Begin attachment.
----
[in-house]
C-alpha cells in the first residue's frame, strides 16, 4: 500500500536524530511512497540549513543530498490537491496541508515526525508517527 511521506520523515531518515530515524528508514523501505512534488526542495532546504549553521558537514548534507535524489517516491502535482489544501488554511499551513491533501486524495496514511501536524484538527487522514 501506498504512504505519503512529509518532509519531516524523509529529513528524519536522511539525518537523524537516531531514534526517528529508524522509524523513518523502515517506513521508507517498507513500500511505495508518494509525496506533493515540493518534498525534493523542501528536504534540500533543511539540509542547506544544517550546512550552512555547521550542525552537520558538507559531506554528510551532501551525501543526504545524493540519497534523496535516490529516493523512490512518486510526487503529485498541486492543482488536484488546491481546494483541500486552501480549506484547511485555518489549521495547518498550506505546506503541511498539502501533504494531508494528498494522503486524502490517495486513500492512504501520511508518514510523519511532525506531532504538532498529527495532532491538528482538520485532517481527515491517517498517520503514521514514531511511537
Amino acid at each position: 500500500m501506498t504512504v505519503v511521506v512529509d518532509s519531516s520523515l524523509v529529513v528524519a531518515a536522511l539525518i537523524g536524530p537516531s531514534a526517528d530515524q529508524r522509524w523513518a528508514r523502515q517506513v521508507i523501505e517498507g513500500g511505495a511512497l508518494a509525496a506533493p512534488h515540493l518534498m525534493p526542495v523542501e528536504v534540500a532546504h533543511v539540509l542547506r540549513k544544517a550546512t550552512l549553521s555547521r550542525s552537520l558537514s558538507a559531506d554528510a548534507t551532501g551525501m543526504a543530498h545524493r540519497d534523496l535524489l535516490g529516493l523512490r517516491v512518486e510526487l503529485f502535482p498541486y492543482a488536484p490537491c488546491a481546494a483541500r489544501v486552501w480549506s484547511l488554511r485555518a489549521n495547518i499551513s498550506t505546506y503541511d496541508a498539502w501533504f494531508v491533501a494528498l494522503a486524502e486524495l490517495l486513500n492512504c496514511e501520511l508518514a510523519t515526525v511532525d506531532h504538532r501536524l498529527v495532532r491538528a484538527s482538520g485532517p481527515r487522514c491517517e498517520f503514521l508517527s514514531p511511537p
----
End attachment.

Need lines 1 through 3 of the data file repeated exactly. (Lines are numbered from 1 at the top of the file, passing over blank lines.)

[in-house]
C-alpha cells in the first residue's frame, strides 16, 4: 500500500536524530511512497540549513543530498490537491496541508515526525508517527 511521506520523515531518515530515524528508514523501505512534488526542495532546504549553521558537514548534507535524489517516491502535482489544501488554511499551513491533501486524495496514511501536524484538527487522514 501506498504512504505519503512529509518532509519531516524523509529529513528524519536522511539525518537523524537516531531514534526517528529508524522509524523513518523502515517506513521508507517498507513500500511505495508518494509525496506533493515540493518534498525534493523542501528536504534540500533543511539540509542547506544544517550546512550552512555547521550542525552537520558538507559531506554528510551532501551525501543526504545524493540519497534523496535516490529516493523512490512518486510526487503529485498541486492543482488536484488546491481546494483541500486552501480549506484547511485555518489549521495547518498550506505546506503541511498539502501533504494531508494528498494522503486524502490517495486513500492512504501520511508518514510523519511532525506531532504538532498529527495532532491538528482538520485532517481527515491517517498517520503514521514514531511511537
Amino acid at each position: 500500500m501506498t504512504v505519503v511521506v512529509d518532509s519531516s520523515l524523509v529529513v528524519a531518515a536522511l539525518i537523524g536524530p537516531s531514534a526517528d530515524q529508524r522509524w523513518a528508514r523502515q517506513v521508507i523501505e517498507g513500500g511505495a511512497l508518494a509525496a506533493p512534488h515540493l518534498m525534493p526542495v523542501e528536504v534540500a532546504h533543511v539540509l542547506r540549513k544544517a550546512t550552512l549553521s555547521r550542525s552537520l558537514s558538507a559531506d554528510a548534507t551532501g551525501m543526504a543530498h545524493r540519497d534523496l535524489l535516490g529516493l523512490r517516491v512518486e510526487l503529485f502535482p498541486y492543482a488536484p490537491c488546491a481546494a483541500r489544501v486552501w480549506s484547511l488554511r485555518a489549521n495547518i499551513s498550506t505546506y503541511d496541508a498539502w501533504f494531508v491533501a494528498l494522503a486524502e486524495l490517495l486513500n492512504c496514511e501520511l508518514a510523519t515526525v511532525d506531532h504538532r501536524l498529527v495532532r491538528a484538527s482538520g485532517p481527515r487522514c491517517e498517520f503514521l508517527s514514531p511511537p